If you’re interested, I’d suggest reading some of the novels by Lee Smith or Sharyn McCrumb that deal with life in contemporary Appalachia. They’re both good writers and they give a pretty honest picture of the region. In her latest novel McCrumb has a wonderful scene where she describes how some documentary makers came and filmed old falling-down log cabins in East Tennessee, completely ignoring the modern brick houses they passed on their way to the cabins.
There are always pockets of poverty where you have cultural and geographical isolation. Appalachia is no different.
I was born and raised in Harlan County Kentucky, where both sides of my family have lived for several generations, and a few generations before that in Leslie and Hazard counties.
I grew up in poverty in a coal mining family. My parents left Harlan when I was a teenager for the “bounty” of Dayton Ohio. (AKA my own personal hell on earth. No offense to the fine folks of western Ohio meant.)
I was in Harlan just this weekend and found that things are dramatically different than what I remember as a child.
Many of the shacks that used to line hiway 38 are gone, replaced by a river diversion project to prevent or lessen damaging floods.
There is now a shopping area just like what you would see in any modestly sized city in the US, and People seem a great deal more in touch than I remember them as a teenager, but I’m not sure how much of that comes from my age and travels. There are also many new houses in areas that were just forest or the old cabins of mining camps.
Personal rant follows…
If you go looking for poverty you will find it almost anywhere, and having lived a life being labeled a hick, inbred briar, I can scarcely believe that most folks WANT to see what life in Appalachia is truly like, it’s been my experience that most folks only want to know that the myth of it is there so they can have something to feel superior to.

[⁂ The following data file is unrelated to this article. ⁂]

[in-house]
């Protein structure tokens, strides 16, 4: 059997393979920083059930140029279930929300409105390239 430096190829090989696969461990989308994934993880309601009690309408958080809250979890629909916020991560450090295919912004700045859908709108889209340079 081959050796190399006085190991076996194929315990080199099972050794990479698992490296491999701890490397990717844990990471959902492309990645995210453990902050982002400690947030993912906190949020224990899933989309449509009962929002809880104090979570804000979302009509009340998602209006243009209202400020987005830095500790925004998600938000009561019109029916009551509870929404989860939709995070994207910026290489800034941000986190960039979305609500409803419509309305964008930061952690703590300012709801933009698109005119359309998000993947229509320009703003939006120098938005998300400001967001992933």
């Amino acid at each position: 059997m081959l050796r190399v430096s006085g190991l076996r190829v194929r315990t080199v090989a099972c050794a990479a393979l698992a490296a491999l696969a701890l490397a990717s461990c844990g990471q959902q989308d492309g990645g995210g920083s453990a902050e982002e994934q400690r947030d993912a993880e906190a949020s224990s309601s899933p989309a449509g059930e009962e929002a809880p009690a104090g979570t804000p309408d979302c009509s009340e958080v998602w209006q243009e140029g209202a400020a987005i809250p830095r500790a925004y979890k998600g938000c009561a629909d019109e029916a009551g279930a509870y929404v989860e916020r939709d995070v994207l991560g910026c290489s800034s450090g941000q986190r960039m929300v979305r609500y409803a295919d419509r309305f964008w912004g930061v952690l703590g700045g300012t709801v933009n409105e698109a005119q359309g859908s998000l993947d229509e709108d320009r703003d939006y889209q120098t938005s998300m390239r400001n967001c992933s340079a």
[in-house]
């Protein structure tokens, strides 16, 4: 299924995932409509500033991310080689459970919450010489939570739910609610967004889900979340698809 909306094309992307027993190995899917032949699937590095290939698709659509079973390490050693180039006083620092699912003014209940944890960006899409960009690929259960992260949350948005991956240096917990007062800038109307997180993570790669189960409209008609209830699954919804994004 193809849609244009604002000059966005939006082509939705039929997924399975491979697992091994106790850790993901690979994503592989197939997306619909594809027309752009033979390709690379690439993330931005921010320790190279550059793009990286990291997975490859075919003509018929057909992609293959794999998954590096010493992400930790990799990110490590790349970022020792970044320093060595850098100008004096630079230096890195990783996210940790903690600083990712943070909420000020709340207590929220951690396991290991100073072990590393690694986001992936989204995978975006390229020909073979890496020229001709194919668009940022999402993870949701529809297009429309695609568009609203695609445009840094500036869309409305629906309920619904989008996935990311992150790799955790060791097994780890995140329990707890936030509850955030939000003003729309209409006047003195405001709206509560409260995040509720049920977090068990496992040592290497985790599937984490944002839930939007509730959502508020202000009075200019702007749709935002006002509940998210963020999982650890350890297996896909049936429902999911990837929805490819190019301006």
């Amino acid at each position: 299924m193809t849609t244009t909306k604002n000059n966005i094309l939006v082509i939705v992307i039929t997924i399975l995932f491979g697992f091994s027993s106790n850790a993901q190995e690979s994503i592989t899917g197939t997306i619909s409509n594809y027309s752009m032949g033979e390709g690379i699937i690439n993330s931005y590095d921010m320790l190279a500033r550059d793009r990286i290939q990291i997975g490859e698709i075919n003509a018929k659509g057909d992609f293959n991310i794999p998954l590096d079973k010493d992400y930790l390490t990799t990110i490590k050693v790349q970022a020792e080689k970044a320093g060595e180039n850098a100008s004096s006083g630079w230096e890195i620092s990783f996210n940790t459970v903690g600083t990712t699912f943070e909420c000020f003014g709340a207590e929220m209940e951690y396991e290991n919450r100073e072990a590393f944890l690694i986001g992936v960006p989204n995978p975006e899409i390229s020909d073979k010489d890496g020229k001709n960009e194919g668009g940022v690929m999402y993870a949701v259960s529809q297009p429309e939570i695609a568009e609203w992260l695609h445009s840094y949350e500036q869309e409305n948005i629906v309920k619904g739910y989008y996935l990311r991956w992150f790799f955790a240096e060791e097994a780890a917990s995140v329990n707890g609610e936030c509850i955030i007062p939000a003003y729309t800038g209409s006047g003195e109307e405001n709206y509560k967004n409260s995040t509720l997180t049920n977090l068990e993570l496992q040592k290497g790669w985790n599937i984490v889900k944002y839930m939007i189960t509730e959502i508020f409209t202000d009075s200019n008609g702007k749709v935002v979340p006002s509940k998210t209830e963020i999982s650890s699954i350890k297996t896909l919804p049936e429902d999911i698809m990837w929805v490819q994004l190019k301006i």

I know that is not the stance taken by the OP, and it was not meant as any form of attack. ecokitty said…
TVA attempted to compensate families as best they could, but what’s hard for someone not from the mountains to understand is what they took (or more accurately-flooded) was the connection to land that may have been cleared by your Great grandfather, or resentment for the ultimate insult of dis-interring loved ones and such.
No The hatred and distrust of the government goes much deeper than the TVA, it’s an expression of the depth of Appalachian Individualism, after all if you live amongst widespread poverty, the only thing that sets you apart is the content of your character, and how well you can deal with adversity.
Heh. My dad has told me a story several times concerning this topic. My family is originally from southwest Virginia, up in the mountains. However, my grandfather was in the Army and the family moved around the country until my dad was 11 or 12. They were living in El Paso about the time of the story and my dad was maybe around 8 or 9…some time in the 1960s.
Anyway, one day, there was a news report about poverty in Appalachia. The reporter was interviewing this living stereotype of a hick standing in front of an ancient, decrepit shack. Displayed in nice big letters was the name of my dad’s hometown. Naturally, of course, all of the family friends knew where they were from and were all quite concerned. “Can we help? Do you need money? Do you have a house back home?” My grandmother was mortified and my dad never quite lived it down.